A photo of Susan Vachon

“Nil magnum nisi bonum.”

Recently, Middle School students received an introduction to our school’s Portrait of a Learner characteristics. During this, they were taken back to the Latin motto of St. Michael’s School – a line that remains visible to them in our school song.

During chapel and TAG, our students were asked to reflect on the thought of, “Nothing is great unless it is good.” It was interesting hearing their thoughts on this concept, with one of my favourite comments being, “Do you think it is OK to not be good for a while while you earn your money and then be really good after that?” As a school community, we feel so fortunate to be able to hold space for open and honest student thinking on these rather complex ideas.

The main idea behind these discussions is to link our school Values of courage, respect, honesty and service, to the seven Portrait of a Learner characteristics, and to describe how these two components of character education serve as the base of academic, artistic and athletic excellence at our school. To help make this relationship visible to Middle School students, we use the analogy of a tree, with our school Values as our roots, the Portrait characteristics as the tree trunk, and academics, arts and athletics as the branches, which can only bloom if there is a healthy base. 

One aspect of the Portrait of a Learner that is important for students and parents to understand is that every one of us has a distinct pattern of strengths and stretches in each of the seven areas: collaboration, curiosity, initiative, integrity, empathy, resilience and well-being. Perfection is not the goal, but rather awareness, with teachers helping students harness their strengths and address their areas of improvement in an ongoing process of reflection through their years at the school beginning as early as the Junior School.

In chapel this term, Middle School students are hearing directly from their teachers and fellow students about the Portrait characteristics, and are then asked to put these characteristics into practice in their day-to-day lives in our community.

For example, students heard from Mr. and Mrs. DeMerchant, who spoke about resilience during their 777-km journey last summer, sometimes in 40-plus degree weather, walking the Camino de Santiago. Students then get a chance to understand and practice resilience, as they research for their science fair projects, which they will present next week. “Creating resilient researchers who know how to find reputable accurate information may be the most important academic skill we can foster in today’s students,” says teacher librarian Sarah Bailey.

Head of School Mr. Turner has spoken about collaboration, Mr. Hollingworth spoke to integrity and Mr. Birch spoke about curiosity in his journey as a visual artist. Next week, Ms. Peace will explore empathy on Valentine’s Day and then Grade 8 student Andrei will talk about what he has learned about well-being in his journey with Type 1 Diabetes. Finally, students will learn about initiative from Mr. Smith. 

We encourage all parents and guardians to ask students what they gleaned from these presentations and see how these characteristics can apply to students’ personal development at home.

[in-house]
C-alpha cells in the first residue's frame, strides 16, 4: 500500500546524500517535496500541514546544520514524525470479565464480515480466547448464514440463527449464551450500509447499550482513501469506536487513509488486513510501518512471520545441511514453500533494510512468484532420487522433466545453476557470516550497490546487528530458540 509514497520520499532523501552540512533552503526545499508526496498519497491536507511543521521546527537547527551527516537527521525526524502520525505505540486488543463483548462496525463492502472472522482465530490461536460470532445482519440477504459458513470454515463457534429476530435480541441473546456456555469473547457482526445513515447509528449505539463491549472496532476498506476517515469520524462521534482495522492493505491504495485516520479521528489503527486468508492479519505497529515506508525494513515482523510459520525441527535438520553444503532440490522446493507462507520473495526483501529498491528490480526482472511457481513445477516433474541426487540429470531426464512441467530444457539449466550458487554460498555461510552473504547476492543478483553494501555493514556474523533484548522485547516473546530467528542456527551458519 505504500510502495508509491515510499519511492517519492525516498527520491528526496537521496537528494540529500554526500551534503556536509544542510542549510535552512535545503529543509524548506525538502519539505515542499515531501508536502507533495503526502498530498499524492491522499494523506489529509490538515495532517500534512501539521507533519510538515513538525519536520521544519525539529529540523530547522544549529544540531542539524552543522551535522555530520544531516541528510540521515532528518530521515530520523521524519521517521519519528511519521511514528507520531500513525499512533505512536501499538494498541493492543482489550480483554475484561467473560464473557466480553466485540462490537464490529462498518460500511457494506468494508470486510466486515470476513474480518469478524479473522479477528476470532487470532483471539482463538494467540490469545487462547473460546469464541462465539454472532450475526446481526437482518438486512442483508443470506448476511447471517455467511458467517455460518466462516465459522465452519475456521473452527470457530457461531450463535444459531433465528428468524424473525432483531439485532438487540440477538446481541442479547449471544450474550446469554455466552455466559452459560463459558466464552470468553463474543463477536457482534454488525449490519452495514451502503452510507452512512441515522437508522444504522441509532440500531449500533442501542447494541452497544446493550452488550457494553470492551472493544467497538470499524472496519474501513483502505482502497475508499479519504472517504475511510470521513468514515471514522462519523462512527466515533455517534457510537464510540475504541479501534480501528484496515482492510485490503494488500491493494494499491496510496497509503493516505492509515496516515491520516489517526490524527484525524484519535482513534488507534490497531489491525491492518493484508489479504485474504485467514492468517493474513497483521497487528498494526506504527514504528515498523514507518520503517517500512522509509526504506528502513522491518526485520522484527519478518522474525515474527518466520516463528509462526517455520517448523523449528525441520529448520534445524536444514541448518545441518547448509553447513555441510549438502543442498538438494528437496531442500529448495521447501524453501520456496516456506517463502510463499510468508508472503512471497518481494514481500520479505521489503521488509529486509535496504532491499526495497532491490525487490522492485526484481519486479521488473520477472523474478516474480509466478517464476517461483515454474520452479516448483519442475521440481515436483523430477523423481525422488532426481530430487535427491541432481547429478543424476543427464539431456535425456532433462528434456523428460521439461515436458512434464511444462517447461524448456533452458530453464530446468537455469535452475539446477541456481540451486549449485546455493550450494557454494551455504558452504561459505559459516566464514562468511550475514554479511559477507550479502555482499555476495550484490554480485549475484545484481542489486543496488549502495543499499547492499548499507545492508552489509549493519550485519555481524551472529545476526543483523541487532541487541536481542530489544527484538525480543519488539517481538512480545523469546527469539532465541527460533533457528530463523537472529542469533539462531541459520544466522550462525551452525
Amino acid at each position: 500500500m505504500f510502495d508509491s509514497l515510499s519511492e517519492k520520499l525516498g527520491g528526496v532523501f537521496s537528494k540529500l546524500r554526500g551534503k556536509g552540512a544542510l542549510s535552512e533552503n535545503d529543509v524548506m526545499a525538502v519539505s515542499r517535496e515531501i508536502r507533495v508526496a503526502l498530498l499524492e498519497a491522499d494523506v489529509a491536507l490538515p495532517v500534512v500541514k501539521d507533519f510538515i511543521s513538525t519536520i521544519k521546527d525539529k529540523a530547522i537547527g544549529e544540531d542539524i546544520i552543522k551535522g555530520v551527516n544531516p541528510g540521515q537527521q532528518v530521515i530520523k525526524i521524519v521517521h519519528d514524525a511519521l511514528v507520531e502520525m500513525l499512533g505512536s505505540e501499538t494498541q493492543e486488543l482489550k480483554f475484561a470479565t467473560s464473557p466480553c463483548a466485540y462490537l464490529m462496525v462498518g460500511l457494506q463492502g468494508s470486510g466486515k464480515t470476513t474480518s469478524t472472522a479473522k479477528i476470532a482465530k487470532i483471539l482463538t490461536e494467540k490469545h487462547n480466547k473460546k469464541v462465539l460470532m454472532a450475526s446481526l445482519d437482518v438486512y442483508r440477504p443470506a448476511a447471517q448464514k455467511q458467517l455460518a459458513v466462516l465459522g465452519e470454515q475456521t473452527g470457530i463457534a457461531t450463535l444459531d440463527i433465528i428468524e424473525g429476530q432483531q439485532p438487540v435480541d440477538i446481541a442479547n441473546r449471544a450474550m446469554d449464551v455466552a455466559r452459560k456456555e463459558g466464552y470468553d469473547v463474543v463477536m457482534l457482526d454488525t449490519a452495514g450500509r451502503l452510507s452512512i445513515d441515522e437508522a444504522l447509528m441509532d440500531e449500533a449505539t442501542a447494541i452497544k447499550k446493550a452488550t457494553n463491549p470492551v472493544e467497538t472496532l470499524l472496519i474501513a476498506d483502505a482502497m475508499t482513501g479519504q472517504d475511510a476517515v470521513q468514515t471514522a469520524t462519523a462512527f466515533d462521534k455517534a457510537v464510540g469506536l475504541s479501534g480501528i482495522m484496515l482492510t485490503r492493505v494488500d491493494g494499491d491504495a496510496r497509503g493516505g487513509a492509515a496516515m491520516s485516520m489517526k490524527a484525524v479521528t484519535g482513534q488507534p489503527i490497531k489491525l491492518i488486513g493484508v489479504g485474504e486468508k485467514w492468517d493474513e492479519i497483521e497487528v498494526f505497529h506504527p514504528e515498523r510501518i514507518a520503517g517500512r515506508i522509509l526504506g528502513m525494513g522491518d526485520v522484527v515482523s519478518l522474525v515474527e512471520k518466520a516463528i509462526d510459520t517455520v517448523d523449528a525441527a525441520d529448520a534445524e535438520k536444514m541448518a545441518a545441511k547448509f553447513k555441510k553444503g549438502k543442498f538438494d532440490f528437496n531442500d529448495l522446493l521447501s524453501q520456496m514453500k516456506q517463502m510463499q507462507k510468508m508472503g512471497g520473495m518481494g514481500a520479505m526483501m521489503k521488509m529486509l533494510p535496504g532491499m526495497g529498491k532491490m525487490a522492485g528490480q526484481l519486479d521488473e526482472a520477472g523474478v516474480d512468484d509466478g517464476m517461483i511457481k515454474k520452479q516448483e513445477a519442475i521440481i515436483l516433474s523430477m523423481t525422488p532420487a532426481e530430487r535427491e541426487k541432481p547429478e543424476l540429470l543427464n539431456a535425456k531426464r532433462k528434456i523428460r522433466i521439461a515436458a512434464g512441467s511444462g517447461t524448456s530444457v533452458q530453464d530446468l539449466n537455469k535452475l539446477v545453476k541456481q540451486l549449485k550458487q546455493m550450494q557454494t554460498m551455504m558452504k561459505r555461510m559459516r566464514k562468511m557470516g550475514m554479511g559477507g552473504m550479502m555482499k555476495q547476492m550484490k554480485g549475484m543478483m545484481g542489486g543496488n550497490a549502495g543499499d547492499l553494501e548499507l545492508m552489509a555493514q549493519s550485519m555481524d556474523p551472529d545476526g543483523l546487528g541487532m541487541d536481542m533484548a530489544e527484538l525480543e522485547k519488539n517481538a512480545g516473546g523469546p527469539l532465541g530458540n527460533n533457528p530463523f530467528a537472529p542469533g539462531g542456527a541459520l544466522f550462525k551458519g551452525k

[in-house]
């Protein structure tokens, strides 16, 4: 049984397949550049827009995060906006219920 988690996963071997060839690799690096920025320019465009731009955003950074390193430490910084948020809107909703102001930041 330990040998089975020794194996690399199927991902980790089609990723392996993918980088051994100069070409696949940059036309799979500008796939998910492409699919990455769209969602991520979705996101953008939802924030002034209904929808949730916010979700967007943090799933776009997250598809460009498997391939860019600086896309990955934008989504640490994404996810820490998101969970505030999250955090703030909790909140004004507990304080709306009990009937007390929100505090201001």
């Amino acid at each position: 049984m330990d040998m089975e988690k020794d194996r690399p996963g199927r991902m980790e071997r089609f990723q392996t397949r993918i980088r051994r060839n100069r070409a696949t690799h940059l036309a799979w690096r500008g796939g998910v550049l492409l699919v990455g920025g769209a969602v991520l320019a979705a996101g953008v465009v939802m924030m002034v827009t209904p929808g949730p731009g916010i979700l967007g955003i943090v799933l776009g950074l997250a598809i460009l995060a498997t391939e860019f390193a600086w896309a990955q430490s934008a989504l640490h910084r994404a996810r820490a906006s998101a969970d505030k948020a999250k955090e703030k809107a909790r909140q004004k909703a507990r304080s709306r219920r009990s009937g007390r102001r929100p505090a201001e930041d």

The Evolution of Portrait of a Learner 

The SMUS Portrait of a Learner, was first created in 2017. As a result of a long consultative process, a team of teachers was tasked with exploring what types of character traits we wanted to nurture in our students.

This year, we intentionally revamped the Portrait of a Learner to include the BC Ministry of Education’s updated Core Competencies.

At each of the campuses, the Portrait of a Learner characteristics has a series of age-appropriate statements that describe what that particular characteristic looks like and sounds like in a school setting.

For instance, at the Junior School, the trait of initiative is, “I love to learn.” At the Middle School this statement evolves into, “I learn because I want to know.” And by the time students enter the Senior School the trait of initiative becomes, “I make active choices to create an environment that is best for my and others’ learning.”

The evolution of these statements enables students to continue to build their skills as they move through the school. Another component of the Portrait of a Learner is student reflection on their progress in the attainment of these skills. These reflections are ongoing and, starting next year, there will be two Portrait of a Learner reflections included with report cards.

Back in Middle School chapel, we’ve discussed and reflected on how many well-known literary and movie characters are missing some of these characteristics. There was a school-wide ripple of laughter about how much the popular character Wednesday Addams really lacks empathy. And while we agreed that a lack of these traits makes for interesting reading or viewing, students are able to recognize that our focus on nurturing and developing the characteristics of collaboration, curiosity, initiative, integrity, empathy, resilience and well-being is the most important work we can do.

For as our school song still says, “Nothing is great unless it is good.”